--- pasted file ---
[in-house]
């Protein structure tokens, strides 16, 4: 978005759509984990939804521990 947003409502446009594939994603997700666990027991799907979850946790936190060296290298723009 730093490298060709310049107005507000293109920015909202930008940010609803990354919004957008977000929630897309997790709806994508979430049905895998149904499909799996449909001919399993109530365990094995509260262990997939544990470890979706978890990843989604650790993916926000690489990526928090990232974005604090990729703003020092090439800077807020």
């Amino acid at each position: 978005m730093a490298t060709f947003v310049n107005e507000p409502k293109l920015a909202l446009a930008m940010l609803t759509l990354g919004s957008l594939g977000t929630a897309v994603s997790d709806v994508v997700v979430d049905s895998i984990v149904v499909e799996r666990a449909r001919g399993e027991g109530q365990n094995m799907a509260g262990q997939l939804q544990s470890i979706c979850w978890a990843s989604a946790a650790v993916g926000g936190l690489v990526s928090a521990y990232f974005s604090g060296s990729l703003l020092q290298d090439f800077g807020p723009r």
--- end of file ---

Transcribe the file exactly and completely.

[in-house]
């Protein structure tokens, strides 16, 4: 978005759509984990939804521990 947003409502446009594939994603997700666990027991799907979850946790936190060296290298723009 730093490298060709310049107005507000293109920015909202930008940010609803990354919004957008977000929630897309997790709806994508979430049905895998149904499909799996449909001919399993109530365990094995509260262990997939544990470890979706978890990843989604650790993916926000690489990526928090990232974005604090990729703003020092090439800077807020």
């Amino acid at each position: 978005m730093a490298t060709f947003v310049n107005e507000p409502k293109l920015a909202l446009a930008m940010l609803t759509l990354g919004s957008l594939g977000t929630a897309v994603s997790d709806v994508v997700v979430d049905s895998i984990v149904v499909e799996r666990a449909r001919g399993e027991g109530q365990n094995m799907a509260g262990q997939l939804q544990s470890i979706c979850w978890a990843s989604a946790a650790v993916g926000g936190l690489v990526s928090a521990y990232f974005s604090g060296s990729l703003l020092q290298d090439f800077g807020p723009r």